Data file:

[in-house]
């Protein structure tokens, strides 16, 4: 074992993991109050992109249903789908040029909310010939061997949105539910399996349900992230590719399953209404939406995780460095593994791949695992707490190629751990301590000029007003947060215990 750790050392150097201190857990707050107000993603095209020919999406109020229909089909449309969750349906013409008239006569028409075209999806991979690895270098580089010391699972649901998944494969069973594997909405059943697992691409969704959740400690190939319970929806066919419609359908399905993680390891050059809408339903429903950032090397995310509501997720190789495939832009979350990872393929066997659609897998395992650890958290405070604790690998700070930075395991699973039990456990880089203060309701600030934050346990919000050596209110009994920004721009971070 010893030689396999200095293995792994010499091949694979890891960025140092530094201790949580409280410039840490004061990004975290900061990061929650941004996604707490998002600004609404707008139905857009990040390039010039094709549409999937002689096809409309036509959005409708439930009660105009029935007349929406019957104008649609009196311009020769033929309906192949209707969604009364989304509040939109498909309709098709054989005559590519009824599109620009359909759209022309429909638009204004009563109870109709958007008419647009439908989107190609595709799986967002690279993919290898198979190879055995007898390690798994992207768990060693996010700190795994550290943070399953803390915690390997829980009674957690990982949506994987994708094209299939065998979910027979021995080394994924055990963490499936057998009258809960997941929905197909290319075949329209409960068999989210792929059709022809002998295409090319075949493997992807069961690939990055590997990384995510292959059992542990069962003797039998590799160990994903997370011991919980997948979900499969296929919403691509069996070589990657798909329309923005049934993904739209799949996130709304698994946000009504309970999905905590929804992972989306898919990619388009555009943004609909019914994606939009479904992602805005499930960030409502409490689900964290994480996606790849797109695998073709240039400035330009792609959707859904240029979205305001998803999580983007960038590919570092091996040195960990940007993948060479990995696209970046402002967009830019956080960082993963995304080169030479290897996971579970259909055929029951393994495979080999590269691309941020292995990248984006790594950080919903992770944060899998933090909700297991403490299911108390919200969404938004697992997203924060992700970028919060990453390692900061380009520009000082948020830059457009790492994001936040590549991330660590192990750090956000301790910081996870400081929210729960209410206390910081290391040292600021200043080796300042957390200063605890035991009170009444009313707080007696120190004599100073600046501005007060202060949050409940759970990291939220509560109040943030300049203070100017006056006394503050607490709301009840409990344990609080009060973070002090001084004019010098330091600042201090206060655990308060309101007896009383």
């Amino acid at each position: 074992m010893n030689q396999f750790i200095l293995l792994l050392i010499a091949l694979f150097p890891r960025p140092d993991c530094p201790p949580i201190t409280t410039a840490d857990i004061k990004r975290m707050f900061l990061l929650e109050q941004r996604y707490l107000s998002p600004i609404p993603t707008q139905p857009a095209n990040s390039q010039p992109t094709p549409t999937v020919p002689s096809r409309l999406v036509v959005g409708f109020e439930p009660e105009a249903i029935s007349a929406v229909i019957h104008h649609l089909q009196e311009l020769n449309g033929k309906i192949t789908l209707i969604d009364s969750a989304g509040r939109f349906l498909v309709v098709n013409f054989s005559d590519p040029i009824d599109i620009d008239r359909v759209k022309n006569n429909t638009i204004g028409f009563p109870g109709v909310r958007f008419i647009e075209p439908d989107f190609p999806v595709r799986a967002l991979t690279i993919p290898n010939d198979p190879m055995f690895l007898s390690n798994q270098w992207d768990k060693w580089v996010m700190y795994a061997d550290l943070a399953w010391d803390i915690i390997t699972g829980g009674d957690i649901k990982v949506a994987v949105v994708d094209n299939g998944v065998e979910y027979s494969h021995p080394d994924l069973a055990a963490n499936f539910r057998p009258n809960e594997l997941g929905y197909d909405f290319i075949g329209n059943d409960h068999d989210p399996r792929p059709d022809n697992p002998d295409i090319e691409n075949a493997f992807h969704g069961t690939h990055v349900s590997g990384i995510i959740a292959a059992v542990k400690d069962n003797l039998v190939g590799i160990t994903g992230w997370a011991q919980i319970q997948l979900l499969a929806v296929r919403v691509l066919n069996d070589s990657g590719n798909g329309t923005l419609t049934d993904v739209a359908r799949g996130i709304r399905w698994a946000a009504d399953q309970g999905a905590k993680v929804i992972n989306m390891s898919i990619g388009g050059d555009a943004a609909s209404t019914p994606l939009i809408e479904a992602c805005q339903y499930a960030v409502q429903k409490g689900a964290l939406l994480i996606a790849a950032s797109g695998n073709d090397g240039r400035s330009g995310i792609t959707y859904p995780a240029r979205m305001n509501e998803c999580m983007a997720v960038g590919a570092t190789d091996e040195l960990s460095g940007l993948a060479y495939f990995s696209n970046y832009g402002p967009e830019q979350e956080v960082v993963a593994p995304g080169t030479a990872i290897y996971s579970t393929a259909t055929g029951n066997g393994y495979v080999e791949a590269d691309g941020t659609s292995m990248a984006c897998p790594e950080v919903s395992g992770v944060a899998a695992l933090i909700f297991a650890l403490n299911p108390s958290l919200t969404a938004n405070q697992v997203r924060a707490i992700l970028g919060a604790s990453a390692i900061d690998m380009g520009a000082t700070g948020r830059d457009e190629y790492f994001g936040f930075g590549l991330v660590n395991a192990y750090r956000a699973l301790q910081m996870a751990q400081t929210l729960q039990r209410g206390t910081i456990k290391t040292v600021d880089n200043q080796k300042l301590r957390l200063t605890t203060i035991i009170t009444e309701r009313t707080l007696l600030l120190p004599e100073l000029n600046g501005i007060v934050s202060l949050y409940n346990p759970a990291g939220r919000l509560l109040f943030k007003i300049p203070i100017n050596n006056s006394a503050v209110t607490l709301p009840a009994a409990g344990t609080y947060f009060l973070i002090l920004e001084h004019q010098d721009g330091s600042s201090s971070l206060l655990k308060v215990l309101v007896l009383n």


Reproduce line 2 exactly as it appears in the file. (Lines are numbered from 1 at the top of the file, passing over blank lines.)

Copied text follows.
């Protein structure tokens, strides 16, 4: 074992993991109050992109249903789908040029909310010939061997949105539910399996349900992230590719399953209404939406995780460095593994791949695992707490190629751990301590000029007003947060215990 750790050392150097201190857990707050107000993603095209020919999406109020229909089909449309969750349906013409008239006569028409075209999806991979690895270098580089010391699972649901998944494969069973594997909405059943697992691409969704959740400690190939319970929806066919419609359908399905993680390891050059809408339903429903950032090397995310509501997720190789495939832009979350990872393929066997659609897998395992650890958290405070604790690998700070930075395991699973039990456990880089203060309701600030934050346990919000050596209110009994920004721009971070 010893030689396999200095293995792994010499091949694979890891960025140092530094201790949580409280410039840490004061990004975290900061990061929650941004996604707490998002600004609404707008139905857009990040390039010039094709549409999937002689096809409309036509959005409708439930009660105009029935007349929406019957104008649609009196311009020769033929309906192949209707969604009364989304509040939109498909309709098709054989005559590519009824599109620009359909759209022309429909638009204004009563109870109709958007008419647009439908989107190609595709799986967002690279993919290898198979190879055995007898390690798994992207768990060693996010700190795994550290943070399953803390915690390997829980009674957690990982949506994987994708094209299939065998979910027979021995080394994924055990963490499936057998009258809960997941929905197909290319075949329209409960068999989210792929059709022809002998295409090319075949493997992807069961690939990055590997990384995510292959059992542990069962003797039998590799160990994903997370011991919980997948979900499969296929919403691509069996070589990657798909329309923005049934993904739209799949996130709304698994946000009504309970999905905590929804992972989306898919990619388009555009943004609909019914994606939009479904992602805005499930960030409502409490689900964290994480996606790849797109695998073709240039400035330009792609959707859904240029979205305001998803999580983007960038590919570092091996040195960990940007993948060479990995696209970046402002967009830019956080960082993963995304080169030479290897996971579970259909055929029951393994495979080999590269691309941020292995990248984006790594950080919903992770944060899998933090909700297991403490299911108390919200969404938004697992997203924060992700970028919060990453390692900061380009520009000082948020830059457009790492994001936040590549991330660590192990750090956000301790910081996870400081929210729960209410206390910081290391040292600021200043080796300042957390200063605890035991009170009444009313707080007696120190004599100073600046501005007060202060949050409940759970990291939220509560109040943030300049203070100017006056006394503050607490709301009840409990344990609080009060973070002090001084004019010098330091600042201090206060655990308060309101007896009383």